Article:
One Midwest-based 3rd party property management company found themselves in this exact scenario after Jones came on to manage their COIs and endorsements. Collection and compliance rates went up since they started working with Jones, but they were still having an issue securing all the right Additional Insureds on vendor and tenant COIs.

Fortunately, the Jones Risk and Compliance team is available for strategy calls in situations like this. They help property management teams improve compliance rates with suggestions for improving their insurance risk strategy based on data from portfolios across the US. The property management team went ahead and booked a call with Jessica Lopes, Director of Risk and Compliance at Jones, to see if she could help come up with a solution for their AI issue.

How Their Initial Portfolio Compliance Looked

screenshot of Jones analytics dashboard showing low compliance rates

Jessica went and dove deeper into causes for Additional Insured noncompliance to better understand what was holding this third party manager’s compliance rates back.

Coverage Gap Analysis

gap analysis in spreadsheet

Jessica quickly noticed that one major reason this company was struggling with AI compliance was the huge amount of different Additional Insured names that were required. One primary reason for this was the corporate structure of the 3rd party manager. They had different entities conducting business in different states, plus a brokerage wing that they required indemnification for. 

The 3rd party manager also required vendors to list building owners as AIs. However, as many of their buildings were owned by different LLCs or REITs they ran into the issue of requiring a wide variety of Additional Insured names. This also meant that a vendor with a compliant COI for one property couldn’t go work on a property with a different owner without producing a COI with a different set of Additional Insureds.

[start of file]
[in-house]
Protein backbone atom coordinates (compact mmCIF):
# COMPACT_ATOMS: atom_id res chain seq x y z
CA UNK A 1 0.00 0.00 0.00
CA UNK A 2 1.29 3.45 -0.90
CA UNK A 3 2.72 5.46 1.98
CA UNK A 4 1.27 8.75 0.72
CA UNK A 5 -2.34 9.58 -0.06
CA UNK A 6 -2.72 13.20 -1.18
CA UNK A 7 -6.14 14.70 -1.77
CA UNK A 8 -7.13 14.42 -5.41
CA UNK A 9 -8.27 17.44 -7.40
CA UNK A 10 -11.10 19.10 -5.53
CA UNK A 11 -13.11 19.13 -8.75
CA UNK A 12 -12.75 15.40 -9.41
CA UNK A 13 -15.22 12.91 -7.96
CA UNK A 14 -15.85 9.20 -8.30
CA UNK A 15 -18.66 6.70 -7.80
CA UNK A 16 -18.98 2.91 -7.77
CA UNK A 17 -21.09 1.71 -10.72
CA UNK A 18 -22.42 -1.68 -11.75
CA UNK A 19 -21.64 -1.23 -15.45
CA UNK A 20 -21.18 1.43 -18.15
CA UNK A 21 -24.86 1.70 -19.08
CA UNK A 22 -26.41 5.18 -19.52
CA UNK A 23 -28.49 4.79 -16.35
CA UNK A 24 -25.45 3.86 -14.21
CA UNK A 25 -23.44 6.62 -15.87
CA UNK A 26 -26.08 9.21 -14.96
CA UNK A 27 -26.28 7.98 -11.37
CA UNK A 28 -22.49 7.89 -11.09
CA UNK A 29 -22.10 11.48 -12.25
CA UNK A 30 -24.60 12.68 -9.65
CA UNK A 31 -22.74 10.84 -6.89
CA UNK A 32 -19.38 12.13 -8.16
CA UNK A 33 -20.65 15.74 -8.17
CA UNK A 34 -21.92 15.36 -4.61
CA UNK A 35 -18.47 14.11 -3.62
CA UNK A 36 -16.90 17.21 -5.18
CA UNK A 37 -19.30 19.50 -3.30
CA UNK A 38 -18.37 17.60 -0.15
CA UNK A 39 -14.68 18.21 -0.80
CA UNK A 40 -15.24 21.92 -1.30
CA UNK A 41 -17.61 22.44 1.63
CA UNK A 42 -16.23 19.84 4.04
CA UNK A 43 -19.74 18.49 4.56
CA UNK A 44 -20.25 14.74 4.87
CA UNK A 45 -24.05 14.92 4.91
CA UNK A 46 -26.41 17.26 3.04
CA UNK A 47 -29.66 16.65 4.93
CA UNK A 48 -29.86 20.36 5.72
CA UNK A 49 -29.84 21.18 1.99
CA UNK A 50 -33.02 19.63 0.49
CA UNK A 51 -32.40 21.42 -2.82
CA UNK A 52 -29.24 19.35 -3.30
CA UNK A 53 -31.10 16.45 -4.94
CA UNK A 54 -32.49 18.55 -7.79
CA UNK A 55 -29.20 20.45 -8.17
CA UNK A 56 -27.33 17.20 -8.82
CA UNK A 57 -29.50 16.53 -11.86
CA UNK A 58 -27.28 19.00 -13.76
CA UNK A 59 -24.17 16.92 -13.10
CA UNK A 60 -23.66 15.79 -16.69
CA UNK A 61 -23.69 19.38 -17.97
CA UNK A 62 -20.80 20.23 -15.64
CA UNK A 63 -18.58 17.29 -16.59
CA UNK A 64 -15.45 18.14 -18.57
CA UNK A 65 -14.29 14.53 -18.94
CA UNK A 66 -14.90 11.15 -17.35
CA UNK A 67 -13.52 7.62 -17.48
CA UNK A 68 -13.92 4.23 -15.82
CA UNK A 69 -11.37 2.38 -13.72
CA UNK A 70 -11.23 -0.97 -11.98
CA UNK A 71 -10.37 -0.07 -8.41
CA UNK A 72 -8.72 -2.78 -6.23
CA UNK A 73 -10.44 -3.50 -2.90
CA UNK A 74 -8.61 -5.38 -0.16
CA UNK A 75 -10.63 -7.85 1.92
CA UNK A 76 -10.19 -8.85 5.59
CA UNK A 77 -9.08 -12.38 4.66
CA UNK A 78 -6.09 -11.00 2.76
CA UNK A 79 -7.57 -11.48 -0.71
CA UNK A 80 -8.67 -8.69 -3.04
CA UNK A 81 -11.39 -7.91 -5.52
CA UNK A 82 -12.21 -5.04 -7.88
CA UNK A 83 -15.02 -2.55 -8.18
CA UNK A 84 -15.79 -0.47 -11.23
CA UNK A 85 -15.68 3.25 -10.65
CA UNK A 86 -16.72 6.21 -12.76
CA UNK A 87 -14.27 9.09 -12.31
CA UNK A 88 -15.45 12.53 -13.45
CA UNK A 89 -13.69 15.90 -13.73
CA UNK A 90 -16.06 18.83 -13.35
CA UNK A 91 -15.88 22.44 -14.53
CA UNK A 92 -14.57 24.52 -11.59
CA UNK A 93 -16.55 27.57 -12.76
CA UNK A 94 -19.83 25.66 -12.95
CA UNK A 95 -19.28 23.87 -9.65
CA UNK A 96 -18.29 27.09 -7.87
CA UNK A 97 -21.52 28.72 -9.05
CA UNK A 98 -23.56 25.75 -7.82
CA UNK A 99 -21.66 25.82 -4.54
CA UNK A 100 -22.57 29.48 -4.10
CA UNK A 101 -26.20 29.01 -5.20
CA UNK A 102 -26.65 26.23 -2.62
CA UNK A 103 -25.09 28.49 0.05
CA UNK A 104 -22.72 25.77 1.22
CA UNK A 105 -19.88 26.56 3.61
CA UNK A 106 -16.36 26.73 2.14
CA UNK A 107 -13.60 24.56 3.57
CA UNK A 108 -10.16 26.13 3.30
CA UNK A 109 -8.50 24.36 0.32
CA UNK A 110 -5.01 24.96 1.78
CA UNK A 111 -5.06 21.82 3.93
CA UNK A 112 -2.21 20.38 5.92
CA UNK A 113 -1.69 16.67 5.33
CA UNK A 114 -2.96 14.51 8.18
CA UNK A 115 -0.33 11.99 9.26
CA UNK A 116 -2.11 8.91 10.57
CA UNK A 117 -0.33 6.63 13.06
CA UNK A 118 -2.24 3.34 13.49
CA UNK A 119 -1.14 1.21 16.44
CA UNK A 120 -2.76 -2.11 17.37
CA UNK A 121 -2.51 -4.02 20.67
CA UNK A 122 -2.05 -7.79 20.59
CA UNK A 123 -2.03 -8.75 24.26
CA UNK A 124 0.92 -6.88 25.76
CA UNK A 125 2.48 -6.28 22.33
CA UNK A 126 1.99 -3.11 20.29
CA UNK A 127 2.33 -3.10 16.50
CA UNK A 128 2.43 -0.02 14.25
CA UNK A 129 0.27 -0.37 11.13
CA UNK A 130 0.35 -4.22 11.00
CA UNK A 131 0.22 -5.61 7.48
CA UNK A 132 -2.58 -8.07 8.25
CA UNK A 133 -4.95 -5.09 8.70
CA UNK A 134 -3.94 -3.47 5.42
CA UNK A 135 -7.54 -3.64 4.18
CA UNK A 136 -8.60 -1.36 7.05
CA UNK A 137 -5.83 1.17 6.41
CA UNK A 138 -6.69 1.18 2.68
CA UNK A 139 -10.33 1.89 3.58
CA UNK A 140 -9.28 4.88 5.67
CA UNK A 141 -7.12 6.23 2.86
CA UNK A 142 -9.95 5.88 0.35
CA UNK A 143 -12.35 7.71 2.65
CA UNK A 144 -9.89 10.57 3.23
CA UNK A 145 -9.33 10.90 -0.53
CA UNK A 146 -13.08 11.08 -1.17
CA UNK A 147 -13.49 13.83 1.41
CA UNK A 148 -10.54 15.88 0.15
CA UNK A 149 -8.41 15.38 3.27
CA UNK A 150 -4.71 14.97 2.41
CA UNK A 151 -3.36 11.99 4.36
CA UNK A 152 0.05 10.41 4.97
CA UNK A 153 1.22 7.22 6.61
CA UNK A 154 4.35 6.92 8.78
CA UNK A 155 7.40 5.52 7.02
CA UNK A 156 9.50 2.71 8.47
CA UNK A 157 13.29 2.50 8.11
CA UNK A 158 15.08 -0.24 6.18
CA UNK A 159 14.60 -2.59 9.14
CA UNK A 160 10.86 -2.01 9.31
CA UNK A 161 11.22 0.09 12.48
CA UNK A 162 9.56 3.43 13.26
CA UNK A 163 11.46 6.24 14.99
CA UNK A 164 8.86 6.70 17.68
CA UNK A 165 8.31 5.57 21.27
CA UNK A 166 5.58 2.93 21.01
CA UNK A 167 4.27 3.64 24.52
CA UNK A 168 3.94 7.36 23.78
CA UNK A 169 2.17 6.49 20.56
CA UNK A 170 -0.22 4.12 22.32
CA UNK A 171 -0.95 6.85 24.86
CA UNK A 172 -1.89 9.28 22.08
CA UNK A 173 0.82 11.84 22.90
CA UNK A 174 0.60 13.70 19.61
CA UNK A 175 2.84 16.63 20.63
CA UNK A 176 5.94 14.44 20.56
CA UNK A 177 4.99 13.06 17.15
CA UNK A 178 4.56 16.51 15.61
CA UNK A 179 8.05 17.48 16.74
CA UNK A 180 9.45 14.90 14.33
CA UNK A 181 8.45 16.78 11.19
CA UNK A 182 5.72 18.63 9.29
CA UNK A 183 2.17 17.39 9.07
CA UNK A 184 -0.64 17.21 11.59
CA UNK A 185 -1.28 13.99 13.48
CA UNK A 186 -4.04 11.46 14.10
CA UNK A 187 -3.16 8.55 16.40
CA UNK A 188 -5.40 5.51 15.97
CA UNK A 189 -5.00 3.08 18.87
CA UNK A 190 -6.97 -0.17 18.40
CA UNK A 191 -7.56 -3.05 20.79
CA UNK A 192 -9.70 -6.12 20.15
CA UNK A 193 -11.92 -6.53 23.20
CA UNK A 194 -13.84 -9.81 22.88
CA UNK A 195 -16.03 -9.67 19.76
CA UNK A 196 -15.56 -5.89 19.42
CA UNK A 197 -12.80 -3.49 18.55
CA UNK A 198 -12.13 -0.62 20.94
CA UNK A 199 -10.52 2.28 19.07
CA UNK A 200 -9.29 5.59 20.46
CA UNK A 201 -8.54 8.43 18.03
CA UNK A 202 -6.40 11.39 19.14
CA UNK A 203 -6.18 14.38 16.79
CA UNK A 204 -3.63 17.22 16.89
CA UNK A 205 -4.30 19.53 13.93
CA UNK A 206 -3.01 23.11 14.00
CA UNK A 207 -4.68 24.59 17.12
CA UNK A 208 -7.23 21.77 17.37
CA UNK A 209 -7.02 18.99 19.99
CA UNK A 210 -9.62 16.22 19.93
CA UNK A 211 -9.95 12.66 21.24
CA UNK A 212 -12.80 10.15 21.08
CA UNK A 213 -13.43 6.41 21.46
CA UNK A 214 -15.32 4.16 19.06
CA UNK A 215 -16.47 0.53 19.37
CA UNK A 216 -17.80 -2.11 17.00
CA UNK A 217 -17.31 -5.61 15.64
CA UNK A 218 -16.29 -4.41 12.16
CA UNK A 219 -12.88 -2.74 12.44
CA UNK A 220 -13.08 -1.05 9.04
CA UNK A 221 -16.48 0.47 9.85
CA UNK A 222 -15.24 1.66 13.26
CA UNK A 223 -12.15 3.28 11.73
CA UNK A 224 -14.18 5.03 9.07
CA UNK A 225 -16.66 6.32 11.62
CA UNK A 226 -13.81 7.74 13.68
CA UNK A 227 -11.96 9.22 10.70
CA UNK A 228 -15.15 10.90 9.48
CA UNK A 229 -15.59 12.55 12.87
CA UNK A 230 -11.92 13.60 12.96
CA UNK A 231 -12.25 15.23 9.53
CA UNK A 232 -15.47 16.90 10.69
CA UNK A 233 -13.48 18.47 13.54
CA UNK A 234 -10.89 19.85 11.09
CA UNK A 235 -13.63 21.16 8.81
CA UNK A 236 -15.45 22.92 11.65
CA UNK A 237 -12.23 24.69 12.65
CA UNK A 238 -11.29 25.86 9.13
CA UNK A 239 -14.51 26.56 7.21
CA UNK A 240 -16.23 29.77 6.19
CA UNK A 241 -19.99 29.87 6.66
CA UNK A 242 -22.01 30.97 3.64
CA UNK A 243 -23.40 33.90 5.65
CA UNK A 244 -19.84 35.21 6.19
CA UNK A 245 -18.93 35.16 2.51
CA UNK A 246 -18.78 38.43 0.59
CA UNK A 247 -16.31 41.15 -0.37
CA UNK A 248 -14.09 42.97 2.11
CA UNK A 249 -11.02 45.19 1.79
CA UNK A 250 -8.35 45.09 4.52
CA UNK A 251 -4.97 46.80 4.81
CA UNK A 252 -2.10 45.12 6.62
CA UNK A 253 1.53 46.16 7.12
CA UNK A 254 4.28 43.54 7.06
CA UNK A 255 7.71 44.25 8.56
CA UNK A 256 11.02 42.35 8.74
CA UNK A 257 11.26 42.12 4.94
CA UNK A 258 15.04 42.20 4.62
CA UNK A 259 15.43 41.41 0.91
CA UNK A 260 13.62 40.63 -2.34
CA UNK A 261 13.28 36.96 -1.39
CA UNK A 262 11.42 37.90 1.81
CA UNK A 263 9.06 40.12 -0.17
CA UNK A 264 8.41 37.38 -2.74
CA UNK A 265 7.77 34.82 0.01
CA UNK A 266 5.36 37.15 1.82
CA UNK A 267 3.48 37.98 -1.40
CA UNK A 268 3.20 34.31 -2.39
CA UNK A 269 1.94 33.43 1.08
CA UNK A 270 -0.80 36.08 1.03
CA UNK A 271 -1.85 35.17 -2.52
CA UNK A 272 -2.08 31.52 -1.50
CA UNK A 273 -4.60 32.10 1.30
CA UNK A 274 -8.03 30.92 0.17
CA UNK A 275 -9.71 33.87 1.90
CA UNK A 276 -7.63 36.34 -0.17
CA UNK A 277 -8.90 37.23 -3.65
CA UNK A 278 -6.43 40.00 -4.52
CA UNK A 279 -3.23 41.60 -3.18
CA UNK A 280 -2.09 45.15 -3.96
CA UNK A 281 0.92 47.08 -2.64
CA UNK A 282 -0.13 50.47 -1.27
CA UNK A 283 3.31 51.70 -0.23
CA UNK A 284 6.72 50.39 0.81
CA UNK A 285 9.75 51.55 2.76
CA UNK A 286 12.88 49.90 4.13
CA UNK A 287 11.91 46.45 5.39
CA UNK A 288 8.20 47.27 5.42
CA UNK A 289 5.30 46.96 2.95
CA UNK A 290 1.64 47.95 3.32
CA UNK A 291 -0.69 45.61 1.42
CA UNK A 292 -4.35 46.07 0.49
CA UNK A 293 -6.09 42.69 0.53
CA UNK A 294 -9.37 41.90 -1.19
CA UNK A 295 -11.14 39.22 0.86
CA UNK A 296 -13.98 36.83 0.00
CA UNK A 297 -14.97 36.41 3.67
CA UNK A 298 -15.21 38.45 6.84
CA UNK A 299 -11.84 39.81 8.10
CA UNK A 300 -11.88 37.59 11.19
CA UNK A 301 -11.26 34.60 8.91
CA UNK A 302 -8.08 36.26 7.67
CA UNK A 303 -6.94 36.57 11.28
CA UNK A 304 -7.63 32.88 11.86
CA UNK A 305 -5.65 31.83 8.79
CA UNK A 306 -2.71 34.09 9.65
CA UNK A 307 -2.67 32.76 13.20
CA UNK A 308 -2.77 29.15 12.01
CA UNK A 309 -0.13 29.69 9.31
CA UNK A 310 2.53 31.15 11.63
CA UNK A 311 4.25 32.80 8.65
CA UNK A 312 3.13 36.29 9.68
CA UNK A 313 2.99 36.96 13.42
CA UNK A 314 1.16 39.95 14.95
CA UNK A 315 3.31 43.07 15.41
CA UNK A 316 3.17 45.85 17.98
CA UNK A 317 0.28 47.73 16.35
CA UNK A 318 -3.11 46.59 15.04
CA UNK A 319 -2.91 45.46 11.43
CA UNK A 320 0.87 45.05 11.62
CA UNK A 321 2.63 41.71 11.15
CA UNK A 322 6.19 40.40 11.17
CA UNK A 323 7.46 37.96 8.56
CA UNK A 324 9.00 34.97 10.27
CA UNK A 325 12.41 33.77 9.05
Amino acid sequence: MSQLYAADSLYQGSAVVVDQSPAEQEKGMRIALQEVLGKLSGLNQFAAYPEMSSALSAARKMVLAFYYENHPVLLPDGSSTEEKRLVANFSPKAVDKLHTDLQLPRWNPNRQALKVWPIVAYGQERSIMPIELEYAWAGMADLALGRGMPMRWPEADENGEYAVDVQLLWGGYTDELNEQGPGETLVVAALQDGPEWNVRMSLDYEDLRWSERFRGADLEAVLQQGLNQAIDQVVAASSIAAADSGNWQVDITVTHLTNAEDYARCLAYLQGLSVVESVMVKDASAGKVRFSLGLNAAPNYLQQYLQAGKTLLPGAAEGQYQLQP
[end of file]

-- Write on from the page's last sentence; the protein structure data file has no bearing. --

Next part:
Finally, there was human error involved in the listing of AIs as well. Jessica shared that her team often sees “misspellings of Additional Insured entity names caused by broker involvement, which creates back and forth when trying to obtain a compliant COI,” which was also a factor for this property management company. 

Jessica’s diagnosis of the situation was that too many different Additional Insured names being required was causing confusion and negatively impacting portfolio wide compliance, alongside human error. With this in mind, she recommended a solution Jones has seen many customers successfully utilize: encouraging the use of Blanket Additional Insured language.

Solution: Accept and Encourage Blanket Additional Insured Language

In general, the Jones Risk and Compliance team feels that accepting Blanket Additional Insured language is the best way to address Additional Insured status if contracts are in place with tenants and vendors. Blanket Additional Insured endorsements grant Additional Insured status to all parties as required in a written contract. Let’s look at some examples of Blanket Additional Insured verbiage.

blanket additional insured verbiage in certificate of insurance

As Jessica told us, “The key to risk transfer lies in clear contractual language. By referencing the contract wording with the Blanket Additional Insured clause, the vendor/tenant’s coverage aligns with the agreed-upon risk transfer terms defined by you.”

Seeing as this 3rd party manager had contracts and indemnity agreements in place with their vendors and tenants, Jessica felt they’d be a good fit for Blanket AI. 

How Their Portfolio Compliance Looked After the Change

jones analytics dashboard after improvements

After adopting Jessica’s recommendation that they start encouraging the usage of Blanket Additional Insured endorsements, overall portfolio compliance went up by 15%. By making the process of conferring Additional Insured status easier, the 3rd party property management company managed to improve compliance rates by reducing friction for vendors and tenants.

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